Martial arts in rubber turtle suits!
It’s a children’s movie, and rather dumb, and the exaggeratedly teenage dialog is bad, and the rubber turtle suits are also bad. The story premise is beyond preposterous, but that was part of the charm of the original comic: it used the most absurd premise as a basis for action/adventure stories that took themselves completely seriously. The original story was sort of a takeoff of Frank Miller’s version of Daredevil... it was, you might say, a parody that never actually played for laughs. The movie doesn’t take itself nearly as seriously, being aimed quite a bit younger than the comic and explicitly looking for comedy (not very successfully), but occasionally some of the grim aspects still come through.
The movie’s best strength, if you’re over the age of eight or over the IQ of eighty, is the martial arts. I heartily recommend that you do not do as I did and watch this in the same week that you see The Matrix Reloaded, because if you’re expecting the fight sequences in the latter to be dramatically more intense and real and exciting and believable than in the turtle-suit movie, you’re setting yourself up for disillusionment. The movie’s worst point is probably the rat puppet representing the turtles’ teacher, Splinter. The acting in the human roles is pretty far down the list, too. The most embarrassing role is the largely extraneous Casey Jones, a human crime-fighter of semi-adequate abilities, who is thrown in to provide romantic interest for the turtles’ human sidekick April O’Neil.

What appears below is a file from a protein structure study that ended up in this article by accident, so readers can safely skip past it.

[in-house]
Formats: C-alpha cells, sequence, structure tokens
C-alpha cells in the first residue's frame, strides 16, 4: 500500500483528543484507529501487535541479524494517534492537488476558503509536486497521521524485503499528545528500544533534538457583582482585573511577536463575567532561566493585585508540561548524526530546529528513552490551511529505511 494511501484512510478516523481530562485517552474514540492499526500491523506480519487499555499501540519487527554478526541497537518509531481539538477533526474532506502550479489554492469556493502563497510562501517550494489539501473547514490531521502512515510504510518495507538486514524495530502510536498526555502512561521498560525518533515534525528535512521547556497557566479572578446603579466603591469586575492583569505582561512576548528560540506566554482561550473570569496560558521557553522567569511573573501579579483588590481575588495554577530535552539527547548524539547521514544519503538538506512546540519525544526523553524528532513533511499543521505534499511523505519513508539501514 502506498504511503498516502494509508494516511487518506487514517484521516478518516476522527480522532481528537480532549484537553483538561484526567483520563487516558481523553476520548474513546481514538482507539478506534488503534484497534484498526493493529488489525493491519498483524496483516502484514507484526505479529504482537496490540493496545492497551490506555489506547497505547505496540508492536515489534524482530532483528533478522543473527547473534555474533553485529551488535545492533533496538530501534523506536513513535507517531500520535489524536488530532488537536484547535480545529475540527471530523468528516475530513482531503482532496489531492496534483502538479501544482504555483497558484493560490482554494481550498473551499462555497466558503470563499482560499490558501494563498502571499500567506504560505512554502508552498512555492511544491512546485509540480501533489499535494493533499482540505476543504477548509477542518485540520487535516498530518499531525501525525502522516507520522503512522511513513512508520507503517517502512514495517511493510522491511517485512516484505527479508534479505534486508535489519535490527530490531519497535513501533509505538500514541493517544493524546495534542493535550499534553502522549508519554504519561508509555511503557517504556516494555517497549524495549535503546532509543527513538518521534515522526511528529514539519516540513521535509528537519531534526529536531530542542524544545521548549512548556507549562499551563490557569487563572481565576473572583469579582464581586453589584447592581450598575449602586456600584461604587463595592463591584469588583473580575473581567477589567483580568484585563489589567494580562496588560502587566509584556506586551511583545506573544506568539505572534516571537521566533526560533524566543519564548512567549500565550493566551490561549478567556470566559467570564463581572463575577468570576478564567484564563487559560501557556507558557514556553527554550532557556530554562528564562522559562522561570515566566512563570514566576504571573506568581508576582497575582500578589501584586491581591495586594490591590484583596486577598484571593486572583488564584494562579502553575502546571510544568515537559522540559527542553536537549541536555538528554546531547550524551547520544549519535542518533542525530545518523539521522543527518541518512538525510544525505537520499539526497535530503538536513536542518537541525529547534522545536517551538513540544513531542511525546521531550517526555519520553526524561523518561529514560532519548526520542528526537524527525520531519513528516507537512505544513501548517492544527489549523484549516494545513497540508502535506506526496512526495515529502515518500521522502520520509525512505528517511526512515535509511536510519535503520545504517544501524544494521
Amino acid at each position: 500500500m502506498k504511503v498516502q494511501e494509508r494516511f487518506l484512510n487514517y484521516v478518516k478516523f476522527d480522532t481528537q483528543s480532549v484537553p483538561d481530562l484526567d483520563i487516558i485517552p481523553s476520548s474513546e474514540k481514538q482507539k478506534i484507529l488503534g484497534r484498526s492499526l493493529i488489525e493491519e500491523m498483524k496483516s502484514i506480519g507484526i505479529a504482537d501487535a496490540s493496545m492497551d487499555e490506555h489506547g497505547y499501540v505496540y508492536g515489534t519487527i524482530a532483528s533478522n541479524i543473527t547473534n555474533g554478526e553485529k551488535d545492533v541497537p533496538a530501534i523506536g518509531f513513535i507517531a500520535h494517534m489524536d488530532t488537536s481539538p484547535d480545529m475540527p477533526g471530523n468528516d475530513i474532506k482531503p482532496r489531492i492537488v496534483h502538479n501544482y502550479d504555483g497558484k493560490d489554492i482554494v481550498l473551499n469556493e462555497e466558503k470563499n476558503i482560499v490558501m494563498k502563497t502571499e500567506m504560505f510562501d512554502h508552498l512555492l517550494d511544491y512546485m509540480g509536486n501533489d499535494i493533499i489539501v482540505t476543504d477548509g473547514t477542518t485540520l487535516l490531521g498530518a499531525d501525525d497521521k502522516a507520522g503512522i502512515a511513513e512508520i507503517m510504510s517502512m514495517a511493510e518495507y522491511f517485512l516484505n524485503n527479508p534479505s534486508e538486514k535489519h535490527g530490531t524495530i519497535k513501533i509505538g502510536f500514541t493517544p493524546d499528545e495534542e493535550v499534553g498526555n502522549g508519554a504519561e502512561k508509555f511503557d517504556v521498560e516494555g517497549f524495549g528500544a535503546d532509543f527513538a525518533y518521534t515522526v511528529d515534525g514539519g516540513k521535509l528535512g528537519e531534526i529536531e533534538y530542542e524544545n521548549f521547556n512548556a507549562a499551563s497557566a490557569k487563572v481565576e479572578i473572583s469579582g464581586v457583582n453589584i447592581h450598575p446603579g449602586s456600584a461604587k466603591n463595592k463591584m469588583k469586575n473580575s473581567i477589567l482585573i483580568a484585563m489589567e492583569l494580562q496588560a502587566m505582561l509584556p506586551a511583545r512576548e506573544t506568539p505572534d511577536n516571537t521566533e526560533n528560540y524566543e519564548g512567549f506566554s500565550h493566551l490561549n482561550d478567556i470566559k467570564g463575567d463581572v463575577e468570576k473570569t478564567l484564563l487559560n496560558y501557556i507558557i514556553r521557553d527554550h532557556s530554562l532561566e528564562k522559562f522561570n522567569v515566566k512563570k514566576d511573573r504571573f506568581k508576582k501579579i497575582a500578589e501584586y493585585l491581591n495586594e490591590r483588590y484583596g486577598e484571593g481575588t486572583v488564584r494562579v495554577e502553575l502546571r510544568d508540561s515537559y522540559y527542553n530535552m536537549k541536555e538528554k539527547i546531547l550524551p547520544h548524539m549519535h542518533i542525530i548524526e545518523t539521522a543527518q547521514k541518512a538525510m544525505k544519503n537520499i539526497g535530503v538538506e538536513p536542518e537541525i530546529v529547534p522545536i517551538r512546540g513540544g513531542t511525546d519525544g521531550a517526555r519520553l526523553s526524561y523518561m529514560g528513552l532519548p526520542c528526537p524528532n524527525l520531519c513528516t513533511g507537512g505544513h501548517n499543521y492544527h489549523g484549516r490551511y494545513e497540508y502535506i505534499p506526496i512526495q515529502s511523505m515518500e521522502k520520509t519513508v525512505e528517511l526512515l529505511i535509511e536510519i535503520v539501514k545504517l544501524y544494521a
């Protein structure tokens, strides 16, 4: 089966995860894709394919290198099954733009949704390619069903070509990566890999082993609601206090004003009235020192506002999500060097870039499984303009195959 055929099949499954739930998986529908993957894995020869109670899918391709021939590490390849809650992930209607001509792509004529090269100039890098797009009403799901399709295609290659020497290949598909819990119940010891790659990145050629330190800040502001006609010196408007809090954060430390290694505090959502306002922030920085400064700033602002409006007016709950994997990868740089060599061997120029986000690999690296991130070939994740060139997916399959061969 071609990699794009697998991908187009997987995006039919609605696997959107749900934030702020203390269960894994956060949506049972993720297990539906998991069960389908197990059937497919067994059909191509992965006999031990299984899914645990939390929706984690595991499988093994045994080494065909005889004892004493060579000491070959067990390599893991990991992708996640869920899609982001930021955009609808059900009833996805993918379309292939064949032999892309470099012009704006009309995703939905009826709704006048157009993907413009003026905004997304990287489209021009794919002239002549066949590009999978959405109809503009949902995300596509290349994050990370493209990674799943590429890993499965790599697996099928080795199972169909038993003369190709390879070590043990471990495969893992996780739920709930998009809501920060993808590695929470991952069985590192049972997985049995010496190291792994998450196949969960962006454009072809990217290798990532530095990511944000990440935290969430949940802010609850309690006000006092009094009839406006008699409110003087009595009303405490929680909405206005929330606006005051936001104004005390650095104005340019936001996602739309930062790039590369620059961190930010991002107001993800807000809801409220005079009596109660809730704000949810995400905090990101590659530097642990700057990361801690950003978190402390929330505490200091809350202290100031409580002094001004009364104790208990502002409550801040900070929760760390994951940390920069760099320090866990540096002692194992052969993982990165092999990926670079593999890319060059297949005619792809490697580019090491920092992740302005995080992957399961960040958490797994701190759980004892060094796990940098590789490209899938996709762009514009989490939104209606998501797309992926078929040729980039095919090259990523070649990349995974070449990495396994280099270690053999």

My low cape-rating applies only for adult audiences. If you’re watching it with kids, it might rate quite a bit higher.